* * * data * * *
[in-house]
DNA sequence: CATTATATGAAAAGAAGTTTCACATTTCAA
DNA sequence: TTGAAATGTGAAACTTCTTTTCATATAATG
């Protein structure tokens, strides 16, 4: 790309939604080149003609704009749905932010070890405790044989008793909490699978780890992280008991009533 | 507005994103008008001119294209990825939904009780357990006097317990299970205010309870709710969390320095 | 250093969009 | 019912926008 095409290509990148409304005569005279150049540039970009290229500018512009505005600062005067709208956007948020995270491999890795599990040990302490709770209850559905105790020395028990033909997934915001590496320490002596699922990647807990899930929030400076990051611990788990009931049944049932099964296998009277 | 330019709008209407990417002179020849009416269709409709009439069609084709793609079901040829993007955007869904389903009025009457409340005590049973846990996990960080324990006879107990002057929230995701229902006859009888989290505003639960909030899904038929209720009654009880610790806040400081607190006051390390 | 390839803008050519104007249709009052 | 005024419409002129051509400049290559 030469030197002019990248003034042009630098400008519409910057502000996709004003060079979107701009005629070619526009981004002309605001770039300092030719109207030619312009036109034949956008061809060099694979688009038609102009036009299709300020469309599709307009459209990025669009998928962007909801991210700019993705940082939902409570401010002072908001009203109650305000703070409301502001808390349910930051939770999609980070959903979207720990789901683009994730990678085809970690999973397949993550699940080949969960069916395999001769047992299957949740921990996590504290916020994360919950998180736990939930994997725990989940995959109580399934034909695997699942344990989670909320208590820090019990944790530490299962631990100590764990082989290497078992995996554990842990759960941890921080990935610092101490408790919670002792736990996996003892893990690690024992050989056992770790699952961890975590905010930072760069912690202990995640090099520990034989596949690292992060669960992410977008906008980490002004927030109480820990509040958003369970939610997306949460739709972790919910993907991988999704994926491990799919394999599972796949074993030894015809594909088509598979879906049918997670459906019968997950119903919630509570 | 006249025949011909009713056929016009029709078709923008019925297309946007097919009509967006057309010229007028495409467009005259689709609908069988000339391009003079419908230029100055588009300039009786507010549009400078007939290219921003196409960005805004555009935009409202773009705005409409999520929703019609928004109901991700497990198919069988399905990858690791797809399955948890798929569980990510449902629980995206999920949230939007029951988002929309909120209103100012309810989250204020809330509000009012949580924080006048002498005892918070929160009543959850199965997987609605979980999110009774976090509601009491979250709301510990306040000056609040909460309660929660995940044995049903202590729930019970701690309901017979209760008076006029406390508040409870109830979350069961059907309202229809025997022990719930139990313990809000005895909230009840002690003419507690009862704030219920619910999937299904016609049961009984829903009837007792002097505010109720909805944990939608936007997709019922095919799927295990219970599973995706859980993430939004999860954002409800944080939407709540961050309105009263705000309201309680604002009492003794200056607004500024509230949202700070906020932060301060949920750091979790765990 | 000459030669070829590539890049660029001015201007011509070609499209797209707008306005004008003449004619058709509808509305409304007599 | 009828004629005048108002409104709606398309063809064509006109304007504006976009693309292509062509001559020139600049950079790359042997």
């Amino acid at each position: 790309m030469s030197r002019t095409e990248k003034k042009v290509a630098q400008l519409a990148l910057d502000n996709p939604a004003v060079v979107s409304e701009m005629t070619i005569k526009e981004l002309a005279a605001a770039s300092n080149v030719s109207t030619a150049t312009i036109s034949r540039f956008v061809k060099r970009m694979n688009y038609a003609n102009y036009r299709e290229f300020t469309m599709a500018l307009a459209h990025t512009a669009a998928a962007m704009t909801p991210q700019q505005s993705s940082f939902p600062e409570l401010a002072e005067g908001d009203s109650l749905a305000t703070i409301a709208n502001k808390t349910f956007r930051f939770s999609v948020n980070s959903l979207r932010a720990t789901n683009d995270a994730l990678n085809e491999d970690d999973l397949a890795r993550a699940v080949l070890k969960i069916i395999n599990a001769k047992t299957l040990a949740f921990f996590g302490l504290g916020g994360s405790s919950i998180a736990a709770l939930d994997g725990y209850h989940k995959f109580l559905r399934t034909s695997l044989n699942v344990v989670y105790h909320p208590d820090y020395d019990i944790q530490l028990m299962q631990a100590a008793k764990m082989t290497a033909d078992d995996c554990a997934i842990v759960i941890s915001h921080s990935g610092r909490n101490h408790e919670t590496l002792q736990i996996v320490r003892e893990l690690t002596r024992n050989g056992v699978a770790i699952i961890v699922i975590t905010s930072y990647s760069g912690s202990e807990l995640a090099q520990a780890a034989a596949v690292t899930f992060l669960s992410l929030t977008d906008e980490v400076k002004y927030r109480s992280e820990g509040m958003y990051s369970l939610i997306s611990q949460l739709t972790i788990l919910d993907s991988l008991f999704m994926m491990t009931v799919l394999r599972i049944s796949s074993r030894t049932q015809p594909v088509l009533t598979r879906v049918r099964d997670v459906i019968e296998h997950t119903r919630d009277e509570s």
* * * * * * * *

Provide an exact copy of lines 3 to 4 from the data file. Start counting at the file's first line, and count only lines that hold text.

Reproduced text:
DNA sequence: TTGAAATGTGAAACTTCTTTTCATATAATG
């Protein structure tokens, strides 16, 4: 790309939604080149003609704009749905932010070890405790044989008793909490699978780890992280008991009533 | 507005994103008008001119294209990825939904009780357990006097317990299970205010309870709710969390320095 | 250093969009 | 019912926008 095409290509990148409304005569005279150049540039970009290229500018512009505005600062005067709208956007948020995270491999890795599990040990302490709770209850559905105790020395028990033909997934915001590496320490002596699922990647807990899930929030400076990051611990788990009931049944049932099964296998009277 | 330019709008209407990417002179020849009416269709409709009439069609084709793609079901040829993007955007869904389903009025009457409340005590049973846990996990960080324990006879107990002057929230995701229902006859009888989290505003639960909030899904038929209720009654009880610790806040400081607190006051390390 | 390839803008050519104007249709009052 | 005024419409002129051509400049290559 030469030197002019990248003034042009630098400008519409910057502000996709004003060079979107701009005629070619526009981004002309605001770039300092030719109207030619312009036109034949956008061809060099694979688009038609102009036009299709300020469309599709307009459209990025669009998928962007909801991210700019993705940082939902409570401010002072908001009203109650305000703070409301502001808390349910930051939770999609980070959903979207720990789901683009994730990678085809970690999973397949993550699940080949969960069916395999001769047992299957949740921990996590504290916020994360919950998180736990939930994997725990989940995959109580399934034909695997699942344990989670909320208590820090019990944790530490299962631990100590764990082989290497078992995996554990842990759960941890921080990935610092101490408790919670002792736990996996003892893990690690024992050989056992770790699952961890975590905010930072760069912690202990995640090099520990034989596949690292992060669960992410977008906008980490002004927030109480820990509040958003369970939610997306949460739709972790919910993907991988999704994926491990799919394999599972796949074993030894015809594909088509598979879906049918997670459906019968997950119903919630509570 | 006249025949011909009713056929016009029709078709923008019925297309946007097919009509967006057309010229007028495409467009005259689709609908069988000339391009003079419908230029100055588009300039009786507010549009400078007939290219921003196409960005805004555009935009409202773009705005409409999520929703019609928004109901991700497990198919069988399905990858690791797809399955948890798929569980990510449902629980995206999920949230939007029951988002929309909120209103100012309810989250204020809330509000009012949580924080006048002498005892918070929160009543959850199965997987609605979980999110009774976090509601009491979250709301510990306040000056609040909460309660929660995940044995049903202590729930019970701690309901017979209760008076006029406390508040409870109830979350069961059907309202229809025997022990719930139990313990809000005895909230009840002690003419507690009862704030219920619910999937299904016609049961009984829903009837007792002097505010109720909805944990939608936007997709019922095919799927295990219970599973995706859980993430939004999860954002409800944080939407709540961050309105009263705000309201309680604002009492003794200056607004500024509230949202700070906020932060301060949920750091979790765990 | 000459030669070829590539890049660029001015201007011509070609499209797209707008306005004008003449004619058709509808509305409304007599 | 009828004629005048108002409104709606398309063809064509006109304007504006976009693309292509062509001559020139600049950079790359042997």